Why I hate the word #Squad

I had another blog post planned today, but a conversation on Twitter caught my eye. I had a moment. One of those “I have to get this rant out before I explode” moments. You can probably tell I get these often by the general tone and theme of my blog, so here goes.

There are some words in the modern English vernacular that I just can’t stand. As somebody with an interest in linguistics, I understand that language is dynamic, that it fluctuates and develops between regions and generations. I get all that. It still doesn’t stop me from wincing every time someone drops a misplaced LOL in a text. Just because something irritates me though, it doesn’t mean it’s wrong. I also don’t like spiders, Bermuda shorts, or men in shiny suits. I get that I need to coexist with them, and I do. I haven’t killed a spider since I was 10. People in Bermuda shorts and men in shiny suits can sleep easy knowing I won’t try to wipe them from the face of the planet.

However, there is one thing, one word, that pisses me off so much that I visibly shudder when I hear it used. #Squad. It’s origins have nothing to do with celebrities, millennials, or hashtags. It’s not new, it wasn’t invented by Taylor Swift or her contemporaries, though it has been used as an expression of friendship between groups of young black people for over 20 years. Yeah you read that right. Squads have been referenced in hip-hop lyrics for longer than Swifty has been alive. The term was NOT plucked out of nowhere by cool white kids, though they have most certainly appropriated it. The word and its associations are just another thing “adopted” and bastardised by privileged white people.

I could go on about cultural appropriation here, but what truly angers me is the connotations of the use. Rather than promoting inclusiveness, the use of #Squad and #SquadGoals screams of exclusivity. I have zero desire to emulate some manufactured group of aspirational women with my friends. What happened to having the wherewithal to CHOOSE who you are friends with through common interests, morals, or goals?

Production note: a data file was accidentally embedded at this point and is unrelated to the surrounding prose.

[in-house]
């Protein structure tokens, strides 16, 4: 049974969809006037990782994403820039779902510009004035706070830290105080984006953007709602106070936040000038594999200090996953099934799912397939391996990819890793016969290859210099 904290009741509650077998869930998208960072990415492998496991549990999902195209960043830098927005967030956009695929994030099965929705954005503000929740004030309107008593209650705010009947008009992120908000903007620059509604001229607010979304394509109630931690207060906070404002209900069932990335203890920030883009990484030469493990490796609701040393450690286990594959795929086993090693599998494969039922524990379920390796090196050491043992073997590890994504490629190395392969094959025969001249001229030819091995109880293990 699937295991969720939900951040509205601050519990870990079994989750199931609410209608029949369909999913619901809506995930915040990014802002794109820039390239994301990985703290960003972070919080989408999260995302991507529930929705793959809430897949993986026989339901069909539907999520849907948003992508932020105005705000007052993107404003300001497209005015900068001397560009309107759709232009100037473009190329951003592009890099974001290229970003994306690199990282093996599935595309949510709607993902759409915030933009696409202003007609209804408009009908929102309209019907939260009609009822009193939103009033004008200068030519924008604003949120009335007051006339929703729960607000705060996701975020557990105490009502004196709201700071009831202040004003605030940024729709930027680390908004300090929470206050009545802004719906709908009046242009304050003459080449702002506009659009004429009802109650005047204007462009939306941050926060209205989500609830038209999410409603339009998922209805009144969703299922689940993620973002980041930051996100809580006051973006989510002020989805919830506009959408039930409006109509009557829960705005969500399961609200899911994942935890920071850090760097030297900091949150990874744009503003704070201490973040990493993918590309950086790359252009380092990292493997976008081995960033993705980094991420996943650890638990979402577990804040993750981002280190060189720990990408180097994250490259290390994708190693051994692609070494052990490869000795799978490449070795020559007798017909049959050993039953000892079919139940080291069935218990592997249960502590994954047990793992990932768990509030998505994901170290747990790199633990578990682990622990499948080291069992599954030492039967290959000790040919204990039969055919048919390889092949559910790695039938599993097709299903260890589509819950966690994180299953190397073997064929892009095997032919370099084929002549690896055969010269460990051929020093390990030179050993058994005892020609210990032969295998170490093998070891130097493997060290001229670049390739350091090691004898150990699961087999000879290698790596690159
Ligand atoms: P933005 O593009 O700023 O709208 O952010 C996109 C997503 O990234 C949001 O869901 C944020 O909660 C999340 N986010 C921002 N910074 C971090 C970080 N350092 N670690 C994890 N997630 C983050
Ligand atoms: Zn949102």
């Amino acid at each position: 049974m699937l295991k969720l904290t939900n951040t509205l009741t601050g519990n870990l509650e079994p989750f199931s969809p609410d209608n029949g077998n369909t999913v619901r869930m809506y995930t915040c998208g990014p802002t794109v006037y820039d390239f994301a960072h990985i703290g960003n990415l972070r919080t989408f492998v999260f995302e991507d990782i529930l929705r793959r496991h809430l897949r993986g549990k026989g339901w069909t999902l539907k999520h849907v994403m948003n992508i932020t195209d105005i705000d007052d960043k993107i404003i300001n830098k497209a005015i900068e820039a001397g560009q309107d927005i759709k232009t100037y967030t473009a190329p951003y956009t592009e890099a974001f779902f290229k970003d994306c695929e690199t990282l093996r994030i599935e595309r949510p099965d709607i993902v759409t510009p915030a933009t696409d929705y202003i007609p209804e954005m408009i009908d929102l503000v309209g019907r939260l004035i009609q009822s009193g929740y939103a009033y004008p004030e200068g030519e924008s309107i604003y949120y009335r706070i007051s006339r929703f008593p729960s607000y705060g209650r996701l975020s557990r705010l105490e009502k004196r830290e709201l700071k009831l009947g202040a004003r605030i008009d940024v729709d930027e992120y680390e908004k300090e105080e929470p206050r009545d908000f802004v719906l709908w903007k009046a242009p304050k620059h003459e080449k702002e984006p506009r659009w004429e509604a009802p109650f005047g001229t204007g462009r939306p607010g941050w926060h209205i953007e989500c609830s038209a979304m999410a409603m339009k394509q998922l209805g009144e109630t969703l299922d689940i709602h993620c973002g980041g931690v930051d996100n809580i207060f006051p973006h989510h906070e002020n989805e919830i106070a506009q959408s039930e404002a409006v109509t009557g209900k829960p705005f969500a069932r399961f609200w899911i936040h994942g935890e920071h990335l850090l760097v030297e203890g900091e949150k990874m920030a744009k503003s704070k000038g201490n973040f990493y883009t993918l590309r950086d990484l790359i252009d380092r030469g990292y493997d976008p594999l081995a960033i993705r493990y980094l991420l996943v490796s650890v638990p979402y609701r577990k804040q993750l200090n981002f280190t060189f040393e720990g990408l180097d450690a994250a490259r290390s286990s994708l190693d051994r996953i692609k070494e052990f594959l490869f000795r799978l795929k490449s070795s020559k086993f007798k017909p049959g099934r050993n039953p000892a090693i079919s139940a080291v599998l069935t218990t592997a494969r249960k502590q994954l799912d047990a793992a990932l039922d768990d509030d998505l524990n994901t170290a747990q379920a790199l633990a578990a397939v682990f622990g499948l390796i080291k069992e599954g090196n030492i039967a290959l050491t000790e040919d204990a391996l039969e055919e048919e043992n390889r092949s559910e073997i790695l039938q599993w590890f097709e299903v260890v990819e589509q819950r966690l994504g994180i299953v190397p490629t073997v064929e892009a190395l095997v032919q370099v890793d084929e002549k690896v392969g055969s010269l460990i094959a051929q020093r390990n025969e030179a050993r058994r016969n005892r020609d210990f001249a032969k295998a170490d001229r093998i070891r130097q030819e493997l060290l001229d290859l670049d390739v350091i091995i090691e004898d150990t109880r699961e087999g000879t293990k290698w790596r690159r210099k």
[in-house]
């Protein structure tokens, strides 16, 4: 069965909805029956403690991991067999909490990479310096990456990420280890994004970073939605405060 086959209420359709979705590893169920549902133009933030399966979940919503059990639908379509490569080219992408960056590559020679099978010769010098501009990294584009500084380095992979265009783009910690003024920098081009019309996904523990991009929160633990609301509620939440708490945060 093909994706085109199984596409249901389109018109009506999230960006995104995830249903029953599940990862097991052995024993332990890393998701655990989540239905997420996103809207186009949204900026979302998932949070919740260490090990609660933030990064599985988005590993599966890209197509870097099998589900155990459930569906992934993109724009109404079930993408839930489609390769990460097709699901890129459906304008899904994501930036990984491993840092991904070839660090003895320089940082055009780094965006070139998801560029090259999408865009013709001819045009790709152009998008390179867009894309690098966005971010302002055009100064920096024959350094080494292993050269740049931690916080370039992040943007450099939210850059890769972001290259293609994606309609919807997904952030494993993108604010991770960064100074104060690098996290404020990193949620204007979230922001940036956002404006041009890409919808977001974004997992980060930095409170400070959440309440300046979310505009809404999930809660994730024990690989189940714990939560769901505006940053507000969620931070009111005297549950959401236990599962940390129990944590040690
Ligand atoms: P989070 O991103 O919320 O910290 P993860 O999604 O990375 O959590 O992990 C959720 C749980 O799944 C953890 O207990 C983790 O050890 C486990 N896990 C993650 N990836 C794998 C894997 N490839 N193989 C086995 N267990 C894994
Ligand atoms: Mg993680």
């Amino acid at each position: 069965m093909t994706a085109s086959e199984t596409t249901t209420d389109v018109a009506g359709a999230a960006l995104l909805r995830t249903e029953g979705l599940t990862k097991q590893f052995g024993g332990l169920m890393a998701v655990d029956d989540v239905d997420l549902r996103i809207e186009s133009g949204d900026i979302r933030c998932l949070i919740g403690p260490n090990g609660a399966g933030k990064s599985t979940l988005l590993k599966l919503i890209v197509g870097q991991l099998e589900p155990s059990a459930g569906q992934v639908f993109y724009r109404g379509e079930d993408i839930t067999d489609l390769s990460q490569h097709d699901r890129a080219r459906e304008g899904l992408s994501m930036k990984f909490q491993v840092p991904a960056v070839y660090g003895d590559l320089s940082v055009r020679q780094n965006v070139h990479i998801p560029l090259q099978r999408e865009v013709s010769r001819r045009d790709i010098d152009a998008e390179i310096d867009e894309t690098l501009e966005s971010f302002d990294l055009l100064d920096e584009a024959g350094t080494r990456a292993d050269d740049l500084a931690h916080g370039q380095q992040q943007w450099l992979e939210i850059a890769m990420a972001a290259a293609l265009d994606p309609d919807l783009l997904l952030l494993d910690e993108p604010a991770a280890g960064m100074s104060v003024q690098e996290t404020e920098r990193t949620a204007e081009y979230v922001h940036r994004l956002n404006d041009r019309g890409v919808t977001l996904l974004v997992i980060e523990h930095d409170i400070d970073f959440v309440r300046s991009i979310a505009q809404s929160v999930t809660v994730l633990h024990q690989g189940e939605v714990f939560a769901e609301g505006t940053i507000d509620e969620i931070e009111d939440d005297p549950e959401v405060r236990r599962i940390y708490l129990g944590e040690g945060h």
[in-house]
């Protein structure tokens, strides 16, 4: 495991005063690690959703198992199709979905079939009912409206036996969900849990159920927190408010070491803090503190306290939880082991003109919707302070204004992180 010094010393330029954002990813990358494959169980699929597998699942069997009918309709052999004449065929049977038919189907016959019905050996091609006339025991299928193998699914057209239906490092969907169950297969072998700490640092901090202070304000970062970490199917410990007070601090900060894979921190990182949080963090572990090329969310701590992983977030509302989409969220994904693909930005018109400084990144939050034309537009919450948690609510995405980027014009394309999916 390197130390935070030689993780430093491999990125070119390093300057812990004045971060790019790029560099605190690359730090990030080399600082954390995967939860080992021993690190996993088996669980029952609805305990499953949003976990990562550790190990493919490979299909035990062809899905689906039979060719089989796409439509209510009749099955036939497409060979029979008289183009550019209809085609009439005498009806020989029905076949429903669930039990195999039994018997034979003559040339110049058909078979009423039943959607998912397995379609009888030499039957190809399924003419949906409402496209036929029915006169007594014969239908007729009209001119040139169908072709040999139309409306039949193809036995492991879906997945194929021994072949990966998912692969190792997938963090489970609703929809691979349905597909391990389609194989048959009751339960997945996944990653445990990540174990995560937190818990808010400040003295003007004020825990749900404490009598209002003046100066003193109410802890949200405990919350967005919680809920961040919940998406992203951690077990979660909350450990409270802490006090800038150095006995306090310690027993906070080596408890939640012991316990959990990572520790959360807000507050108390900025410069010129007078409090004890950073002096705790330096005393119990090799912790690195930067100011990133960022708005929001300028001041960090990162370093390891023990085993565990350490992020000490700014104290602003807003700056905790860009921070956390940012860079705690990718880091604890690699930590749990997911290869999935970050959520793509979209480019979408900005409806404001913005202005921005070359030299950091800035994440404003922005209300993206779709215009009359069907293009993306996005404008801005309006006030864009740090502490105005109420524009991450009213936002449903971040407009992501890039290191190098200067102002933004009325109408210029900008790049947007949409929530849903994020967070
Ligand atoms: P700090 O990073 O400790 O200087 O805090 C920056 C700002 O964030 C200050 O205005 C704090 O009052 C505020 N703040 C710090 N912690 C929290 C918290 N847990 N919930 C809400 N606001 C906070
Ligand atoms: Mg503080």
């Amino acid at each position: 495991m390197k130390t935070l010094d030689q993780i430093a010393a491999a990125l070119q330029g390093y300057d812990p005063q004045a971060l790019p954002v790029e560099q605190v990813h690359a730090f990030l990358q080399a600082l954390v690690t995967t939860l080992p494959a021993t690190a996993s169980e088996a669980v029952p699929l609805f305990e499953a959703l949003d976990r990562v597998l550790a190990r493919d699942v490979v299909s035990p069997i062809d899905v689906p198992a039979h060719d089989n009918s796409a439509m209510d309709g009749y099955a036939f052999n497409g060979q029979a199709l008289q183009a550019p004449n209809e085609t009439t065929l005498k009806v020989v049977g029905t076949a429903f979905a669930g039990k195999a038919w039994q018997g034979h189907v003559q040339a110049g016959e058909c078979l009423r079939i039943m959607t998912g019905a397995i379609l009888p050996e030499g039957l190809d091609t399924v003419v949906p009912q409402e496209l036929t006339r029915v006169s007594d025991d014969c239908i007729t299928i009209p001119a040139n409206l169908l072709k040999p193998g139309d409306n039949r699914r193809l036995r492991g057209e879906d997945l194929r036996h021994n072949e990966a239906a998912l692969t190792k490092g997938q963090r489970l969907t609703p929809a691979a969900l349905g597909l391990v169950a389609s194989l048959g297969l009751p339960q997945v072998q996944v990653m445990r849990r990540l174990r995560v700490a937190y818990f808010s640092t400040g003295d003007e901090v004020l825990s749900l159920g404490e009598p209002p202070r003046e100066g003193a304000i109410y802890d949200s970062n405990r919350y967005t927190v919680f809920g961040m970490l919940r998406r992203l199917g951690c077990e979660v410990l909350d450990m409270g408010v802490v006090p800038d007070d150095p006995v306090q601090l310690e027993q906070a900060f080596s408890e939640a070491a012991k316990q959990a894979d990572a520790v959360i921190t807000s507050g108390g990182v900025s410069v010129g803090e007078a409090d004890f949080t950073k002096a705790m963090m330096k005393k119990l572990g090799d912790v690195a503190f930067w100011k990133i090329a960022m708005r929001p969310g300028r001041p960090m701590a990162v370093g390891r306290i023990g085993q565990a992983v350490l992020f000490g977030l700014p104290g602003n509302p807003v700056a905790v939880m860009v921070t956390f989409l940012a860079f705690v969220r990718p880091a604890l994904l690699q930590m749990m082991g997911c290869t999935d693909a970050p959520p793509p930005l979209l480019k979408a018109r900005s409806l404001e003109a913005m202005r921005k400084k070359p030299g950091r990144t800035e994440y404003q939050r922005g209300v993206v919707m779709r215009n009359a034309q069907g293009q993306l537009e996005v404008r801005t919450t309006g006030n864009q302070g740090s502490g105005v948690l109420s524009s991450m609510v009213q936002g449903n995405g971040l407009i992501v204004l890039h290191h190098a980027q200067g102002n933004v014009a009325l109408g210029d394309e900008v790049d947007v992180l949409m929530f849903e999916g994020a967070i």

Strong female friendships are something to be celebrated. Having a close bond with other women is empowering. We should definitely be building each other up rather than knocking each other down, but the overall impression I get from these self-declared #Squads is that if you’re not with them, you’re against them. Defending your friends against a “common enemy”, which in most cases is just anyone who happens to disagree with one of them, is verging on dangerous territory. It’s how bullying starts. To maintain the equilibrium within these groups, things must always, unequivocally, stay the same. No one can upset the status quo. Whilst it’s true that close female friendships help build self-esteem in young women, it seems that whilst building up those within the group, it doesn’t necessarily lead to forging healthy relationships outside the group.

No one should ever be made to feel inadequate. So when we talk about female solidarity, can we please stop using it to excuse going in blindly guns a-blazing to defend their “sister”, or calling out anyone who isn’t part of their group using bullying tactics?

Promote inclusivity. Make your own choices. Someone who isn’t part of your clique isn’t automatically a bad person, and ganging up on someone just because one of your friends has isn’t a good look. It is the very opposite of female empowerment, and feeds into the outdated misogynistic narrative that all women are catty, bitchy, and full of drama.

It just makes you a bit of a dick.

One thought on “Why I hate the word #Squad

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